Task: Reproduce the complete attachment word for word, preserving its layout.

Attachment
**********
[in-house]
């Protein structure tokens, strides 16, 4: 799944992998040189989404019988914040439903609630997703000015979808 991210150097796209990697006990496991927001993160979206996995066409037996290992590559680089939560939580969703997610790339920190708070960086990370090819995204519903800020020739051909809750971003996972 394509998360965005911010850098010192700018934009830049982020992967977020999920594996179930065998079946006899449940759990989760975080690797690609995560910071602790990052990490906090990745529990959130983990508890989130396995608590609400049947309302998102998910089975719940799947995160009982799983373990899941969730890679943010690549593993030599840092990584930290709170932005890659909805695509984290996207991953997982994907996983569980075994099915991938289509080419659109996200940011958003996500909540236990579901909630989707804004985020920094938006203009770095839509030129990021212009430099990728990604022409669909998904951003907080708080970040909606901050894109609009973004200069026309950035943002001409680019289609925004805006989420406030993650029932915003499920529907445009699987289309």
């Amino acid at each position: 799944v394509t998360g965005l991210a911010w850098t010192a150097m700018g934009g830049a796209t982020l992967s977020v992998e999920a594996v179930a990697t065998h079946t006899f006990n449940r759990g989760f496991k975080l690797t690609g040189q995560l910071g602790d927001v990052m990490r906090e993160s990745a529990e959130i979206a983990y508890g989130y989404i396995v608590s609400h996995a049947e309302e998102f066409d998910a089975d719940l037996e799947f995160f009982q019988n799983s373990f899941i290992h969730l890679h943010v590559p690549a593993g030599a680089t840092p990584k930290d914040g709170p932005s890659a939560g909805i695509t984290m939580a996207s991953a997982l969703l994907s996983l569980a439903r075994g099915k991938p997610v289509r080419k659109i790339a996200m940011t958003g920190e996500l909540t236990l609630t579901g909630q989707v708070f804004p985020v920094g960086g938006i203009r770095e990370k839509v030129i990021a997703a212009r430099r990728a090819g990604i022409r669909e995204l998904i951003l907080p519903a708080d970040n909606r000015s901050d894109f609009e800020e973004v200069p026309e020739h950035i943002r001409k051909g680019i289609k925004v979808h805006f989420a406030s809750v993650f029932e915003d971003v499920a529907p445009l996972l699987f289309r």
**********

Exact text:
[in-house]
């Protein structure tokens, strides 16, 4: 799944992998040189989404019988914040439903609630997703000015979808 991210150097796209990697006990496991927001993160979206996995066409037996290992590559680089939560939580969703997610790339920190708070960086990370090819995204519903800020020739051909809750971003996972 394509998360965005911010850098010192700018934009830049982020992967977020999920594996179930065998079946006899449940759990989760975080690797690609995560910071602790990052990490906090990745529990959130983990508890989130396995608590609400049947309302998102998910089975719940799947995160009982799983373990899941969730890679943010690549593993030599840092990584930290709170932005890659909805695509984290996207991953997982994907996983569980075994099915991938289509080419659109996200940011958003996500909540236990579901909630989707804004985020920094938006203009770095839509030129990021212009430099990728990604022409669909998904951003907080708080970040909606901050894109609009973004200069026309950035943002001409680019289609925004805006989420406030993650029932915003499920529907445009699987289309």
């Amino acid at each position: 799944v394509t998360g965005l991210a911010w850098t010192a150097m700018g934009g830049a796209t982020l992967s977020v992998e999920a594996v179930a990697t065998h079946t006899f006990n449940r759990g989760f496991k975080l690797t690609g040189q995560l910071g602790d927001v990052m990490r906090e993160s990745a529990e959130i979206a983990y508890g989130y989404i396995v608590s609400h996995a049947e309302e998102f066409d998910a089975d719940l037996e799947f995160f009982q019988n799983s373990f899941i290992h969730l890679h943010v590559p690549a593993g030599a680089t840092p990584k930290d914040g709170p932005s890659a939560g909805i695509t984290m939580a996207s991953a997982l969703l994907s996983l569980a439903r075994g099915k991938p997610v289509r080419k659109i790339a996200m940011t958003g920190e996500l909540t236990l609630t579901g909630q989707v708070f804004p985020v920094g960086g938006i203009r770095e990370k839509v030129i990021a997703a212009r430099r990728a090819g990604i022409r669909e995204l998904i951003l907080p519903a708080d970040n909606r000015s901050d894109f609009e800020e973004v200069p026309e020739h950035i943002r001409k051909g680019i289609k925004v979808h805006f989420a406030s809750v993650f029932e915003d971003v499920a529907p445009l996972l699987f289309r």